Eike Hein Puts ChatGPT to Work Creating a Customized Daily ePaper Newspaper Front Page

Scraped by a Raspberry Pi, this newspaper's articles are trimmed and toned by ChatGPT before being formatted for display.

Software engineer Eike Hein has put OpenAI's popular yet divisive ChatGPT large language model (LLM) to work building a customized newspaper — displayed on an automatically-updating Espressif ESP32-powered ePaper photo frame.

"Hyepaper an automatic newspaper in a frame, intended as a decorative piece," Hein explains. "It features a 13.3" 1600×1200 E Ink panel in an ESP32-based, battery life-optimized frontend that wakes up once a day from deep sleep to fetch and update with a new newspaper image. All onboard software is written in Rust, including a custom driver for the ITE IT8951 EPD controller chip."

The idea of grabbing and displaying a newspaper's front cover on a paper-like daylight-readable ePaper display isn't new — we've seen multiple examples over the years, including this by Greg Raiz and an even larger one by Max Braun — but the Hyepaper is different: it's created specifically for Hein, using OpenAI's ChatGPT service to summarize the text from multiple configurable news sources.

"The backend running on the [Raspberry] Pi is written in Python," Hein explains. "It includes lxml-based article scrapers for some websites my wife and I like, and then runs the content through OpenAI's ChatGPT API to trim articles for size, perform light style transfer, and generate suitably short headlines for the layout. It also fetches a weather forecast from the OpenWeatherMap API, which goes into the top-right corner of the header — the layout is of course heavily inspired by the frontpage of the New York Times. With the content in hand it then generates a LuaTeX input file using the Jinja2 template library."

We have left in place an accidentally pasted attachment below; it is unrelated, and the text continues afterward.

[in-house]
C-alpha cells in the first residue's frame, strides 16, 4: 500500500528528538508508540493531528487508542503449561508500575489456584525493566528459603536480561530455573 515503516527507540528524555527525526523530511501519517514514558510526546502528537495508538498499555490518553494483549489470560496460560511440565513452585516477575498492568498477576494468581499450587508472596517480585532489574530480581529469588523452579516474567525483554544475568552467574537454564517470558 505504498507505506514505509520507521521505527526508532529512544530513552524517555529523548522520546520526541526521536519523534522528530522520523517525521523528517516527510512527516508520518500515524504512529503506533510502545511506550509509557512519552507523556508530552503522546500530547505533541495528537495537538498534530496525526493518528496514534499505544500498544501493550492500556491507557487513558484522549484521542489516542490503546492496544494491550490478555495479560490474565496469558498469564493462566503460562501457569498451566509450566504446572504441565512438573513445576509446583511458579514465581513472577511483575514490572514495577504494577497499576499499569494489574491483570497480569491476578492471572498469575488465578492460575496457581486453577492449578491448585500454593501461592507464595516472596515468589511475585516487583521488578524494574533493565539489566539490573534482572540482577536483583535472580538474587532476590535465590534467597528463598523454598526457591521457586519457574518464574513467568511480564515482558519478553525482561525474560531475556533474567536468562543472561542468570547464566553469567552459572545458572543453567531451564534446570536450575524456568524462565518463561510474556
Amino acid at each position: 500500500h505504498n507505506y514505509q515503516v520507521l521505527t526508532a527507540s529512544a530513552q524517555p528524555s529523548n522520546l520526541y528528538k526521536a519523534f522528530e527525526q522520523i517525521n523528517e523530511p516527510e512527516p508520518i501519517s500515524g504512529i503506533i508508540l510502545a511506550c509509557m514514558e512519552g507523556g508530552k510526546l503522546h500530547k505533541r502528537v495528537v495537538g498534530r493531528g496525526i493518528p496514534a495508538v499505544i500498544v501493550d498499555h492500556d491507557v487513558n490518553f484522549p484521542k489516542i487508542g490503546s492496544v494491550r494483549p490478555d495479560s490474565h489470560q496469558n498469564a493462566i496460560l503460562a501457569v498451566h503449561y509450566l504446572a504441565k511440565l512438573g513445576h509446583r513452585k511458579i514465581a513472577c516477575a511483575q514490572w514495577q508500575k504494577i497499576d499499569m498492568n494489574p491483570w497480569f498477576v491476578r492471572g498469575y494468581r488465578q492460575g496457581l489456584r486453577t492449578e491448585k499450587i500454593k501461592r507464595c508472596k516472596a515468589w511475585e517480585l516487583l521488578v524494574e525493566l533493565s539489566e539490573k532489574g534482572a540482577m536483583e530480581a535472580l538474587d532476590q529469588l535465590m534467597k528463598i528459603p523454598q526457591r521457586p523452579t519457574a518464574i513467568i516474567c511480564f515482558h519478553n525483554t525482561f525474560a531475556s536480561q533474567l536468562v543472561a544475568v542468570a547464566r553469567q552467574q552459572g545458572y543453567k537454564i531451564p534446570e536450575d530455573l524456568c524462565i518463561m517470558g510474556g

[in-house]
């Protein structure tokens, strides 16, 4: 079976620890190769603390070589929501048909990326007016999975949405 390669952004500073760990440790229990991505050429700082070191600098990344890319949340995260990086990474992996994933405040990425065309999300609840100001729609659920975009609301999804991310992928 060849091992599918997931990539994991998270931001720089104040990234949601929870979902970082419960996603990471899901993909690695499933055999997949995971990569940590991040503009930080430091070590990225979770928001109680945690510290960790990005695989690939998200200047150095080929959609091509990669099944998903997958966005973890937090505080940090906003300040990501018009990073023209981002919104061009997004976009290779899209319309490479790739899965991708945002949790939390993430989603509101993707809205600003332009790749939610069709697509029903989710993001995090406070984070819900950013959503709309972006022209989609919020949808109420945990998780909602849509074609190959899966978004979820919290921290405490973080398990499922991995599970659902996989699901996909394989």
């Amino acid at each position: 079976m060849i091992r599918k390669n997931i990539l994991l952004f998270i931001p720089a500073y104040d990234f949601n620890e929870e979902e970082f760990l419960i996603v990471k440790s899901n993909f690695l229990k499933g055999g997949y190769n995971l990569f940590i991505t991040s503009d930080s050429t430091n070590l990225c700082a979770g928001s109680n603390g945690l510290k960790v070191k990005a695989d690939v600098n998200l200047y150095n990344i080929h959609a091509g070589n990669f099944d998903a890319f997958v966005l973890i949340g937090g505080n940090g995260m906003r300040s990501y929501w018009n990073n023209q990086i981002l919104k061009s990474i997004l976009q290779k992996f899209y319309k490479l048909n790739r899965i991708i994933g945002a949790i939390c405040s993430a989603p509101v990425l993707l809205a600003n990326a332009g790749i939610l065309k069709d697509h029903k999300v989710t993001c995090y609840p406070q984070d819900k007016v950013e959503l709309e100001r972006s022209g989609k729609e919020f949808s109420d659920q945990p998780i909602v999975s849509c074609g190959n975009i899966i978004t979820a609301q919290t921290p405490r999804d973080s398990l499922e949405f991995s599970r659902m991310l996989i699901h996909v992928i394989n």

The result looks and reads very convincingly like a newspaper, complete with masthead, imagery, and a columnar format, but is wholly customized. Some smart power handling, including a 5V relay to prevent phantom power drains from the ePaper display driver and a real-time clock which wakes the ESP32 up when it's time to draw a new front page, allows the entire frontend device to run from battery for weeks at a time.

More information is available in Hein's build log and project page.

Gareth Halfacree
Freelance journalist, technical author, hacker, tinkerer, erstwhile sysadmin. For hire: freelance@halfacree.co.uk.
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